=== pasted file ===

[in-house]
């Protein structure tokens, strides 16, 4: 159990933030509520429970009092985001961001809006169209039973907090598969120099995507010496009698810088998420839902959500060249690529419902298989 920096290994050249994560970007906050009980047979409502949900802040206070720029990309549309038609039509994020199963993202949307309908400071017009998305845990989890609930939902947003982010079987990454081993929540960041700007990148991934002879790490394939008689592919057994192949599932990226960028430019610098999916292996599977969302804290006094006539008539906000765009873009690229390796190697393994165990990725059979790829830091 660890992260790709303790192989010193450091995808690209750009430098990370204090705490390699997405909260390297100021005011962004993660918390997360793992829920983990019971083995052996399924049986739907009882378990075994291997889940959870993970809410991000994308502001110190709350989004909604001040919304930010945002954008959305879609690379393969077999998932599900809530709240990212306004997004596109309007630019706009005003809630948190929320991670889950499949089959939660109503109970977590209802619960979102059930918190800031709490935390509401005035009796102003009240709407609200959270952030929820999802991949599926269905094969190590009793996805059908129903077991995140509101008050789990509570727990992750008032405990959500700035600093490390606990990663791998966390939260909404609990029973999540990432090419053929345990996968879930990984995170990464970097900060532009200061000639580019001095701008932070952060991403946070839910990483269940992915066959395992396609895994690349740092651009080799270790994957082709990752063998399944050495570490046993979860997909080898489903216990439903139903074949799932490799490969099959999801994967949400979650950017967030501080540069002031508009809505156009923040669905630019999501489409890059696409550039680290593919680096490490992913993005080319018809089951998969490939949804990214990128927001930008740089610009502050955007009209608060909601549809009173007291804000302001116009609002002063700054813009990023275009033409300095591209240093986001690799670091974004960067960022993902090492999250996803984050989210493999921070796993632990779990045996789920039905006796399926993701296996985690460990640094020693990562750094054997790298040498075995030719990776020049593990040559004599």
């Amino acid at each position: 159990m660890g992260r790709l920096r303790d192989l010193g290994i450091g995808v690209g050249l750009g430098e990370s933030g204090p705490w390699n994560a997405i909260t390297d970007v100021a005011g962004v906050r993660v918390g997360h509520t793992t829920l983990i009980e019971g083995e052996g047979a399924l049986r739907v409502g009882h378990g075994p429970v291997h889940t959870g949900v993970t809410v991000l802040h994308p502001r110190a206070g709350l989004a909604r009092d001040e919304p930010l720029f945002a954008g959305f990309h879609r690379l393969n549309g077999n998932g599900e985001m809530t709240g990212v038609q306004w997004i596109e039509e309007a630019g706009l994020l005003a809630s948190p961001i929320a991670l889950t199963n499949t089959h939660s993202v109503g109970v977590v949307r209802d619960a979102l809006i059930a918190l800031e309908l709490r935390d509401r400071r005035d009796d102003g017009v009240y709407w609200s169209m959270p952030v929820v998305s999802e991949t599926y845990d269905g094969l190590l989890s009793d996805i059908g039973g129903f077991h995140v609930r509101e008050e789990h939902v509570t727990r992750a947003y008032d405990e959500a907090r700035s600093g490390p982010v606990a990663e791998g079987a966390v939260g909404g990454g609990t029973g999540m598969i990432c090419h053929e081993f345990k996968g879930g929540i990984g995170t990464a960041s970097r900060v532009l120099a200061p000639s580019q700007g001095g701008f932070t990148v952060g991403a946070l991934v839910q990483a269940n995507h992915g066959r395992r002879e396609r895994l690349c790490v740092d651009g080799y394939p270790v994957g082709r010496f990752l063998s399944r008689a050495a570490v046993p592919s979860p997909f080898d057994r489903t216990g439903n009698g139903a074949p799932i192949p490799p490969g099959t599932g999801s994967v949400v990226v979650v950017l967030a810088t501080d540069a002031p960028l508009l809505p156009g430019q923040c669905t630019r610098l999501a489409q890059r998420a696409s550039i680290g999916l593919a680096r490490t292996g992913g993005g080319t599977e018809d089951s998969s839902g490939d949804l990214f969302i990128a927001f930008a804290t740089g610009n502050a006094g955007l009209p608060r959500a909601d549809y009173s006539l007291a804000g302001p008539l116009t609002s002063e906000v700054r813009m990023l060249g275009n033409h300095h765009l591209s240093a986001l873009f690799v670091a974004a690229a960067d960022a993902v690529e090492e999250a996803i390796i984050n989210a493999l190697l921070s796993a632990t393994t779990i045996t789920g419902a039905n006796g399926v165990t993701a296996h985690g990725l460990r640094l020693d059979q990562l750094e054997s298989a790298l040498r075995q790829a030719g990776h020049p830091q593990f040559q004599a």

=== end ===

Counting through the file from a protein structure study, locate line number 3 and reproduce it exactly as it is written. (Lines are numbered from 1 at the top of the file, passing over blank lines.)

């Amino acid at each position: 159990m660890g992260r790709l920096r303790d192989l010193g290994i450091g995808v690209g050249l750009g430098e990370s933030g204090p705490w390699n994560a997405i909260t390297d970007v100021a005011g962004v906050r993660v918390g997360h509520t793992t829920l983990i009980e019971g083995e052996g047979a399924l049986r739907v409502g009882h378990g075994p429970v291997h889940t959870g949900v993970t809410v991000l802040h994308p502001r110190a206070g709350l989004a909604r009092d001040e919304p930010l720029f945002a954008g959305f990309h879609r690379l393969n549309g077999n998932g599900e985001m809530t709240g990212v038609q306004w997004i596109e039509e309007a630019g706009l994020l005003a809630s948190p961001i929320a991670l889950t199963n499949t089959h939660s993202v109503g109970v977590v949307r209802d619960a979102l809006i059930a918190l800031e309908l709490r935390d509401r400071r005035d009796d102003g017009v009240y709407w609200s169209m959270p952030v929820v998305s999802e991949t599926y845990d269905g094969l190590l989890s009793d996805i059908g039973g129903f077991h995140v609930r509101e008050e789990h939902v509570t727990r992750a947003y008032d405990e959500a907090r700035s600093g490390p982010v606990a990663e791998g079987a966390v939260g909404g990454g609990t029973g999540m598969i990432c090419h053929e081993f345990k996968g879930g929540i990984g995170t990464a960041s970097r900060v532009l120099a200061p000639s580019q700007g001095g701008f932070t990148v952060g991403a946070l991934v839910q990483a269940n995507h992915g066959r395992r002879e396609r895994l690349c790490v740092d651009g080799y394939p270790v994957g082709r010496f990752l063998s399944r008689a050495a570490v046993p592919s979860p997909f080898d057994r489903t216990g439903n009698g139903a074949p799932i192949p490799p490969g099959t599932g999801s994967v949400v990226v979650v950017l967030a810088t501080d540069a002031p960028l508009l809505p156009g430019q923040c669905t630019r610098l999501a489409q890059r998420a696409s550039i680290g999916l593919a680096r490490t292996g992913g993005g080319t599977e018809d089951s998969s839902g490939d949804l990214f969302i990128a927001f930008a804290t740089g610009n502050a006094g955007l009209p608060r959500a909601d549809y009173s006539l007291a804000g302001p008539l116009t609002s002063e906000v700054r813009m990023l060249g275009n033409h300095h765009l591209s240093a986001l873009f690799v670091a974004a690229a960067d960022a993902v690529e090492e999250a996803i390796i984050n989210a493999l190697l921070s796993a632990t393994t779990i045996t789920g419902a039905n006796g399926v165990t993701a296996h985690g990725l460990r640094l020693d059979q990562l750094e054997s298989a790298l040498r075995q790829a030719g990776h020049p830091q593990f040559q004599a």